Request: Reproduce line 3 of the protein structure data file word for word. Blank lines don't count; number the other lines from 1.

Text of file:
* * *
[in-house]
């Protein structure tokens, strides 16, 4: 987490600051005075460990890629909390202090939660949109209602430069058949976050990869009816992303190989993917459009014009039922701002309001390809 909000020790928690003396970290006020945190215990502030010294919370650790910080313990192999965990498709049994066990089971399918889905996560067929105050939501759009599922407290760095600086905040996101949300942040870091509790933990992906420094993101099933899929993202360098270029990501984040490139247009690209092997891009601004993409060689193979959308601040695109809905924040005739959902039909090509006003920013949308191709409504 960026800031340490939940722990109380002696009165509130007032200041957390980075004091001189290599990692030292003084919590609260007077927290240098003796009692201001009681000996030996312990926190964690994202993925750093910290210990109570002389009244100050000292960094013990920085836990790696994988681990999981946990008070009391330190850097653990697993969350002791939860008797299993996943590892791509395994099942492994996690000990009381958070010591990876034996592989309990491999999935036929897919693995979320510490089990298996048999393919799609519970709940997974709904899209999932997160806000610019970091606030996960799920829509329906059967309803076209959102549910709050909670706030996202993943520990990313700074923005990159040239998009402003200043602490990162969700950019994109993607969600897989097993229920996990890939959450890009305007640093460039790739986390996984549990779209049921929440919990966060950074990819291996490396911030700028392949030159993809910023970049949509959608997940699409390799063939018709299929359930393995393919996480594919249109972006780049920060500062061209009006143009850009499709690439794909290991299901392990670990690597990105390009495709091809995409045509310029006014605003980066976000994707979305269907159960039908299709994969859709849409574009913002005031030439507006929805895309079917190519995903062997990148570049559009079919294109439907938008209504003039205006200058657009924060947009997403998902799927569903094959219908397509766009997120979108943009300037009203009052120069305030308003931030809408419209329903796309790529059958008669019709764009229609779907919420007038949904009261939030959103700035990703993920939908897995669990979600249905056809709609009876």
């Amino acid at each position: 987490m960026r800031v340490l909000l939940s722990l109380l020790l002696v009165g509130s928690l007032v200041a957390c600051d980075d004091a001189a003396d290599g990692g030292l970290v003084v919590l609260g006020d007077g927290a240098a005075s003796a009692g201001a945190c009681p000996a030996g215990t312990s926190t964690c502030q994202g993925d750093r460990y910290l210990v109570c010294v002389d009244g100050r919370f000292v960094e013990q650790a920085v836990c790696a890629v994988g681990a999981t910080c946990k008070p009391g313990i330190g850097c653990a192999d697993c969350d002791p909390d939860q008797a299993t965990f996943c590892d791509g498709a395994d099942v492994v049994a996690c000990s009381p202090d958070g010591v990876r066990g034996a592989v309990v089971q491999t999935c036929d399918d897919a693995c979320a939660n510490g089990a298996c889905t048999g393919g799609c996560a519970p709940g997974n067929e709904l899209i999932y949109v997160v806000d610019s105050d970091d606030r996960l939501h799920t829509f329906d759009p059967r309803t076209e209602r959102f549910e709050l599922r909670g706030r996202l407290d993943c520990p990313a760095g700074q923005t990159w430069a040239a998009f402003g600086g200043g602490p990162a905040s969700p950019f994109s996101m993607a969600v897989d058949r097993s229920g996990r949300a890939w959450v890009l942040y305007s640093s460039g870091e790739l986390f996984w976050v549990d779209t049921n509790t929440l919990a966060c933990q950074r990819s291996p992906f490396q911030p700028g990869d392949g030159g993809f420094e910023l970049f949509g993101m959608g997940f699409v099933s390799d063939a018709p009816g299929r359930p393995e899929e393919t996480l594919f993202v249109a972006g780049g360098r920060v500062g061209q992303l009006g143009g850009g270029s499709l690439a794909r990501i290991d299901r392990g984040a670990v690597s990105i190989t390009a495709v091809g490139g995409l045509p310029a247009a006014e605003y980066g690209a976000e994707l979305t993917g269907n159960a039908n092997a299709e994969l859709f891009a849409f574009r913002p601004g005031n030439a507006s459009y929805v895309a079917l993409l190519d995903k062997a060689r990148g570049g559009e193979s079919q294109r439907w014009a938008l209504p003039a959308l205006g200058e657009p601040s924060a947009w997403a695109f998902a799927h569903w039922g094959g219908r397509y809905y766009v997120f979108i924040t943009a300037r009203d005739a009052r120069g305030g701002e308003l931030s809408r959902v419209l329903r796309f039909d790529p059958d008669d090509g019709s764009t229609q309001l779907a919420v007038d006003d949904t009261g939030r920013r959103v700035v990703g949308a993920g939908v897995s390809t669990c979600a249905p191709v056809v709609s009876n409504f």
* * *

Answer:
């Amino acid at each position: 987490m960026r800031v340490l909000l939940s722990l109380l020790l002696v009165g509130s928690l007032v200041a957390c600051d980075d004091a001189a003396d290599g990692g030292l970290v003084v919590l609260g006020d007077g927290a240098a005075s003796a009692g201001a945190c009681p000996a030996g215990t312990s926190t964690c502030q994202g993925d750093r460990y910290l210990v109570c010294v002389d009244g100050r919370f000292v960094e013990q650790a920085v836990c790696a890629v994988g681990a999981t910080c946990k008070p009391g313990i330190g850097c653990a192999d697993c969350d002791p909390d939860q008797a299993t965990f996943c590892d791509g498709a395994d099942v492994v049994a996690c000990s009381p202090d958070g010591v990876r066990g034996a592989v309990v089971q491999t999935c036929d399918d897919a693995c979320a939660n510490g089990a298996c889905t048999g393919g799609c996560a519970p709940g997974n067929e709904l899209i999932y949109v997160v806000d610019s105050d970091d606030r996960l939501h799920t829509f329906d759009p059967r309803t076209e209602r959102f549910e709050l599922r909670g706030r996202l407290d993943c520990p990313a760095g700074q923005t990159w430069a040239a998009f402003g600086g200043g602490p990162a905040s969700p950019f994109s996101m993607a969600v897989d058949r097993s229920g996990r949300a890939w959450v890009l942040y305007s640093s460039g870091e790739l986390f996984w976050v549990d779209t049921n509790t929440l919990a966060c933990q950074r990819s291996p992906f490396q911030p700028g990869d392949g030159g993809f420094e910023l970049f949509g993101m959608g997940f699409v099933s390799d063939a018709p009816g299929r359930p393995e899929e393919t996480l594919f993202v249109a972006g780049g360098r920060v500062g061209q992303l009006g143009g850009g270029s499709l690439a794909r990501i290991d299901r392990g984040a670990v690597s990105i190989t390009a495709v091809g490139g995409l045509p310029a247009a006014e605003y980066g690209a976000e994707l979305t993917g269907n159960a039908n092997a299709e994969l859709f891009a849409f574009r913002p601004g005031n030439a507006s459009y929805v895309a079917l993409l190519d995903k062997a060689r990148g570049g559009e193979s079919q294109r439907w014009a938008l209504p003039a959308l205006g200058e657009p601040s924060a947009w997403a695109f998902a799927h569903w039922g094959g219908r397509y809905y766009v997120f979108i924040t943009a300037r009203d005739a009052r120069g305030g701002e308003l931030s809408r959902v419209l329903r796309f039909d790529p059958d008669d090509g019709s764009t229609q309001l779907a919420v007038d006003d949904t009261g939030r920013r959103v700035v990703g949308a993920g939908v897995s390809t669990c979600a249905p191709v056809v709609s009876n409504f």